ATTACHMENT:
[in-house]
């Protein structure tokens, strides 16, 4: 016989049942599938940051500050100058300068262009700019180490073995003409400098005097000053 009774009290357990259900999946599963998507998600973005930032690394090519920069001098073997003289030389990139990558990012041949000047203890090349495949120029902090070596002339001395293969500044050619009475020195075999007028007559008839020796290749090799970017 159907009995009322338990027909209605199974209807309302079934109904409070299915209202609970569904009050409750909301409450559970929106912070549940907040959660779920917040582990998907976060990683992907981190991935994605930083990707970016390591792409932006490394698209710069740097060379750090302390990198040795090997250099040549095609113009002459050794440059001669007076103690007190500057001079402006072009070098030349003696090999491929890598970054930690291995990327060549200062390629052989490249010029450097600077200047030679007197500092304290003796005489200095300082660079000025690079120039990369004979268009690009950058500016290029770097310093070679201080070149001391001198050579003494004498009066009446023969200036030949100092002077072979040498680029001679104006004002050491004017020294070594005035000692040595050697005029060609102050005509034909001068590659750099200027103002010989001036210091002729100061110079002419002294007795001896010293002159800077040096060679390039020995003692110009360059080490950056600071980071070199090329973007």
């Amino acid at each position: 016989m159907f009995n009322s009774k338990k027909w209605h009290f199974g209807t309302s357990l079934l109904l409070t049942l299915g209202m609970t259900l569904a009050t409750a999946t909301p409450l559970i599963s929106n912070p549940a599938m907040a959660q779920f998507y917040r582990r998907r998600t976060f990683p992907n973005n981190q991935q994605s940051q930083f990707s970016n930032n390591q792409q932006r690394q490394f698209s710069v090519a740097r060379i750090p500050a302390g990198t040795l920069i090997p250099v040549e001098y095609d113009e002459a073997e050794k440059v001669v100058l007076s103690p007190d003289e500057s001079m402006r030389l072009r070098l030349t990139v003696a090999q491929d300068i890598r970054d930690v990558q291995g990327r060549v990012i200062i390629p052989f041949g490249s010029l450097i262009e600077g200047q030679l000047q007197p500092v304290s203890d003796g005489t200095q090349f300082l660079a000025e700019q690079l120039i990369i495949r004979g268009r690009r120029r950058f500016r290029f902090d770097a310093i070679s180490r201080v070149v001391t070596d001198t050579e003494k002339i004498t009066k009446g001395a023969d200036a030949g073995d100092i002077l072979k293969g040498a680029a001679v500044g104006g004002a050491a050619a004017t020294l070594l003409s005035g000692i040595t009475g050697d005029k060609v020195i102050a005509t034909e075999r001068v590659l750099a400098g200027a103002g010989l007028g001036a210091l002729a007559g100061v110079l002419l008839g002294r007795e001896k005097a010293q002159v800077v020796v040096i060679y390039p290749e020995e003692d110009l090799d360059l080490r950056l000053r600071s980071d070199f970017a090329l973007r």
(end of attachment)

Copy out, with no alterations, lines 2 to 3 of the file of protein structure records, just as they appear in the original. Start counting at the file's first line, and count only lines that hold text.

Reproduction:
């Protein structure tokens, strides 16, 4: 016989049942599938940051500050100058300068262009700019180490073995003409400098005097000053 009774009290357990259900999946599963998507998600973005930032690394090519920069001098073997003289030389990139990558990012041949000047203890090349495949120029902090070596002339001395293969500044050619009475020195075999007028007559008839020796290749090799970017 159907009995009322338990027909209605199974209807309302079934109904409070299915209202609970569904009050409750909301409450559970929106912070549940907040959660779920917040582990998907976060990683992907981190991935994605930083990707970016390591792409932006490394698209710069740097060379750090302390990198040795090997250099040549095609113009002459050794440059001669007076103690007190500057001079402006072009070098030349003696090999491929890598970054930690291995990327060549200062390629052989490249010029450097600077200047030679007197500092304290003796005489200095300082660079000025690079120039990369004979268009690009950058500016290029770097310093070679201080070149001391001198050579003494004498009066009446023969200036030949100092002077072979040498680029001679104006004002050491004017020294070594005035000692040595050697005029060609102050005509034909001068590659750099200027103002010989001036210091002729100061110079002419002294007795001896010293002159800077040096060679390039020995003692110009360059080490950056600071980071070199090329973007």
């Amino acid at each position: 016989m159907f009995n009322s009774k338990k027909w209605h009290f199974g209807t309302s357990l079934l109904l409070t049942l299915g209202m609970t259900l569904a009050t409750a999946t909301p409450l559970i599963s929106n912070p549940a599938m907040a959660q779920f998507y917040r582990r998907r998600t976060f990683p992907n973005n981190q991935q994605s940051q930083f990707s970016n930032n390591q792409q932006r690394q490394f698209s710069v090519a740097r060379i750090p500050a302390g990198t040795l920069i090997p250099v040549e001098y095609d113009e002459a073997e050794k440059v001669v100058l007076s103690p007190d003289e500057s001079m402006r030389l072009r070098l030349t990139v003696a090999q491929d300068i890598r970054d930690v990558q291995g990327r060549v990012i200062i390629p052989f041949g490249s010029l450097i262009e600077g200047q030679l000047q007197p500092v304290s203890d003796g005489t200095q090349f300082l660079a000025e700019q690079l120039i990369i495949r004979g268009r690009r120029r950058f500016r290029f902090d770097a310093i070679s180490r201080v070149v001391t070596d001198t050579e003494k002339i004498t009066k009446g001395a023969d200036a030949g073995d100092i002077l072979k293969g040498a680029a001679v500044g104006g004002a050491a050619a004017t020294l070594l003409s005035g000692i040595t009475g050697d005029k060609v020195i102050a005509t034909e075999r001068v590659l750099a400098g200027a103002g010989l007028g001036a210091l002729a007559g100061v110079l002419l008839g002294r007795e001896k005097a010293q002159v800077v020796v040096i060679y390039p290749e020995e003692d110009l090799d360059l080490r950056l000053r600071s980071d070199f970017a090329l973007r």